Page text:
A sumptuous sporting gun
In 1952, the Royal Armouries acquired a decorated sporting gun that is dated 1646. It is a splendid example of what can be achieved by collaboration between specialist craftsmen, in this case one of whom made the lock, another the barrel and a third who stocked it.
Whereas barrel and lock makers generally signed their work, this was rare among stockers. This is surprising as their work was of the highest order and in some cases not confined to firearms but extending to the production and decoration of all manner of sumptuous articles. As to whether they were primarily cabinet makers or stockers is unclear. This uncertainty is certainly the case with Jean Conrad Tornier, a known cabinet maker and the stocker of this sporting gun, which is fitted with a lock made by Franz Kruter, of whom little is known other than that he worked in Solothurn, Switzerland. Interestingly, the metalwork is surprisingly plain considering the quality of Tornier’s stock work. Tornier was a talented craftsman who not only stocked luxury firearms – three, including this one, are attributed to him – but he was also an accomplished cabinet maker. A signed example of his work is represented by a coffer or box, now in the Wallace Collection in London, which has panels inlaid with exactly the same motifs and designs as our gun.
Tornier’s work is particularly distinctive in his use of plain, green and yellow stained stag horn among the plethora of small and large inlays he used in his decorative designs, whether on firearms or boxes. He rarely, if ever, used precious metal plaques or wire inlay. The designs he favoured, well-displayed on this gun, usually involve a central inlay depicting a cluster of green or yellow fruit and foliage from which radiate curving branches and tendrils, among which are disposed small birds. Around the base of the butt are further inlays depicting huntsmen with spears, hounds and stags. Of particular interest on the left side is an amusing depiction of a bear with a spear threatening a prone hunter.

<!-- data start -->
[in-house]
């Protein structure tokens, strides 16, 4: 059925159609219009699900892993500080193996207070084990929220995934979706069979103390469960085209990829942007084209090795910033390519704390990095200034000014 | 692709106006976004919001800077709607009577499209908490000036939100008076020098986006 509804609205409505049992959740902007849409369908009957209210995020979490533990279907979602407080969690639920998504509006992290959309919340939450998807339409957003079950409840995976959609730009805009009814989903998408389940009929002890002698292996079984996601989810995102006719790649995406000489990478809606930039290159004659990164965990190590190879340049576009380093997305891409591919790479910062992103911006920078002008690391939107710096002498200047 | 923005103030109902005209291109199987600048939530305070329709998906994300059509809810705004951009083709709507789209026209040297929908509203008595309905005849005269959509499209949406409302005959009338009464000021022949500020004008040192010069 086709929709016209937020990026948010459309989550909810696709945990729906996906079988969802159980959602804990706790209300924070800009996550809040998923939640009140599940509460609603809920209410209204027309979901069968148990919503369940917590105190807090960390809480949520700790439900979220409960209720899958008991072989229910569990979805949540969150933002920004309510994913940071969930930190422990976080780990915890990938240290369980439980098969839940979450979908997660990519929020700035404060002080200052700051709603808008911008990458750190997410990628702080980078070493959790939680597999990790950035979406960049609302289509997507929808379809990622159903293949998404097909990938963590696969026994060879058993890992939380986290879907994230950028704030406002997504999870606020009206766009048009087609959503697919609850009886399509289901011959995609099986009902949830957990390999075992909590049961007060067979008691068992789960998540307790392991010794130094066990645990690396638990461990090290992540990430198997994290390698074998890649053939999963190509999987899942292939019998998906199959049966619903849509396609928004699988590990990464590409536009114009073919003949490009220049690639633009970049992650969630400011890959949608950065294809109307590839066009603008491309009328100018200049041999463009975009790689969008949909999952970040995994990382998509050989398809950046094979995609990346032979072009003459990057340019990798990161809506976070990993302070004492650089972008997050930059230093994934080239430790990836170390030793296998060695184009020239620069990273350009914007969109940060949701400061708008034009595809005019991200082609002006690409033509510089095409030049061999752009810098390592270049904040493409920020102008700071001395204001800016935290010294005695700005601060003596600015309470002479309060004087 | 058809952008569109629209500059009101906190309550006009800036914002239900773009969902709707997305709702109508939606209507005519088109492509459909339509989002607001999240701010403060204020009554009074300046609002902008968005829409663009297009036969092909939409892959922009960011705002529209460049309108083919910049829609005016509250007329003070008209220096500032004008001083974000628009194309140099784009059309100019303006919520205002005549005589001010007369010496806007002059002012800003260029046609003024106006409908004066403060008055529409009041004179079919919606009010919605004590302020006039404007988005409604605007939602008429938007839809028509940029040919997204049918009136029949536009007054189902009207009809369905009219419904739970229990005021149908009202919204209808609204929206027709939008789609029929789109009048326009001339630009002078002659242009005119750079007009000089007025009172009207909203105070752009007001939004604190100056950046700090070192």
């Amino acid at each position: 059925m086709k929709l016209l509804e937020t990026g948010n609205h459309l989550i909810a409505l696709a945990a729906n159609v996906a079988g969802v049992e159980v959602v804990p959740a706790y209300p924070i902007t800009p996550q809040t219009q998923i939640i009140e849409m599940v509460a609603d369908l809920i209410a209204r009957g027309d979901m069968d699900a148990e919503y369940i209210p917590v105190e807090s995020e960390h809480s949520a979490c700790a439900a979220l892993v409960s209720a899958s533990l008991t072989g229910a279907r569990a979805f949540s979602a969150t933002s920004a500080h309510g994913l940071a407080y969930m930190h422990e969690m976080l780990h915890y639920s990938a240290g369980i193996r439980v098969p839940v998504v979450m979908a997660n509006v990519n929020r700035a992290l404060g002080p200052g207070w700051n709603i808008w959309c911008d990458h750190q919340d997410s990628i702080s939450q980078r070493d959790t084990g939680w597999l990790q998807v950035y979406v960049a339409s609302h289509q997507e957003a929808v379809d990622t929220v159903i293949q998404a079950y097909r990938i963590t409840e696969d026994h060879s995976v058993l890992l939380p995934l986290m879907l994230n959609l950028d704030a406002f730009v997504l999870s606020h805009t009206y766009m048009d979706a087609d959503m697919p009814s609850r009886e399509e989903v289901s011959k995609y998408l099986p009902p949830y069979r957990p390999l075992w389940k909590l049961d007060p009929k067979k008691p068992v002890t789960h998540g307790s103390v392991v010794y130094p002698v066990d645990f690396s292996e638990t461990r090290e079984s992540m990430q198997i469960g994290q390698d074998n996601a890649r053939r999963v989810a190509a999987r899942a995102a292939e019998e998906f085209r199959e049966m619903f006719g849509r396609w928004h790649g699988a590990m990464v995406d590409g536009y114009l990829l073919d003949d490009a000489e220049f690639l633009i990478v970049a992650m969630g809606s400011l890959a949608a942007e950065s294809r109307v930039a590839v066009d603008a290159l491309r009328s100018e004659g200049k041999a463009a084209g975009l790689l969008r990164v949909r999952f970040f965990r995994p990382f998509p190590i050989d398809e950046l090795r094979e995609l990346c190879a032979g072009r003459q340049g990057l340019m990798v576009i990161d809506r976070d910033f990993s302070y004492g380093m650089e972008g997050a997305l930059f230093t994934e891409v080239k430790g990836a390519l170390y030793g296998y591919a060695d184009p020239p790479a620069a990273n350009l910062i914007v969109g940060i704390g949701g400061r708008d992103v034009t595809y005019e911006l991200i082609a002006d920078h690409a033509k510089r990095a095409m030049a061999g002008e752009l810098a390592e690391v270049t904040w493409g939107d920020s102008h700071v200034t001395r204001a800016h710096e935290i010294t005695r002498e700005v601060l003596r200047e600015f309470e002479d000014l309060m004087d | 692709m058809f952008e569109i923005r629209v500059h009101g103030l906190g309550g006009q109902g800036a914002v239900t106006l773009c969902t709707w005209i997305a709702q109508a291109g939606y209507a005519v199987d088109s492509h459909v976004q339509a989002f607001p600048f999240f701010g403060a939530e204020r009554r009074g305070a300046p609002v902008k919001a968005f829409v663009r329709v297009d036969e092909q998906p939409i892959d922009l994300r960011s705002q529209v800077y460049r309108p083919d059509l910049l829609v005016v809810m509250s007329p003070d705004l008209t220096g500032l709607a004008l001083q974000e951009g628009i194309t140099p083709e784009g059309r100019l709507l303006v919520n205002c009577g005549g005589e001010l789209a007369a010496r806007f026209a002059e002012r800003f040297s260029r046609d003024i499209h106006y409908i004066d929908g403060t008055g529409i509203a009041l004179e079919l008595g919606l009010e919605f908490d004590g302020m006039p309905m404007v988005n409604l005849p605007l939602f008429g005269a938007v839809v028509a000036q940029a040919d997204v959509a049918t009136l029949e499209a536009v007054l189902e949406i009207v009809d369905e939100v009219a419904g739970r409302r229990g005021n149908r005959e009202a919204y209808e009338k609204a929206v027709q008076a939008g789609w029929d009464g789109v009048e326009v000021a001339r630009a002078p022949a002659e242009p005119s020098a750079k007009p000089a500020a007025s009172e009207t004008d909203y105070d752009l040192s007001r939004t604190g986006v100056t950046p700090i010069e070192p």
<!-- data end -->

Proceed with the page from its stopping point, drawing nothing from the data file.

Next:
Traditionally, the study of firearms has largely been directed to their mechanical development and construction, and students have been less concerned with their artistic significance. The special skills that craftsmen specialising in firearms could bring to their trade, as is illustrated by this example, were of such a high order that the craftsmen were controlled by rules drawn up by guilds in 17th-century Germany – similar to the Worshipful Companies in London. The rules of these guilds, strictly enforced, were such that a master barrel-maker was forbidden to make stocks or locks and vice versa. This gun represents some of the best stock work found on a firearm.
The Royal Armouries acquired this sumptuous gun from the collection of WR Hearst at St Donat’s Castle in Wales, which Hearst had purchased in 1922, spending a fortune renovating it and filling it with works of art from all over Britain and Europe. Hearst bought this gun for his collection in 1936 at Sotheby’s in London.
The Tornier gun is among the 630 items on display in the Hunting Gallery at the Royal Armouries Museum, Leeds, the National Museum of Arms and Armour: www.royalarmouries.org. The museum is open daily 10am-5pm. Entry is free.
The 1646 flintlock sporting gun by Jean Conrad Tornier with ornate stag-horn inlay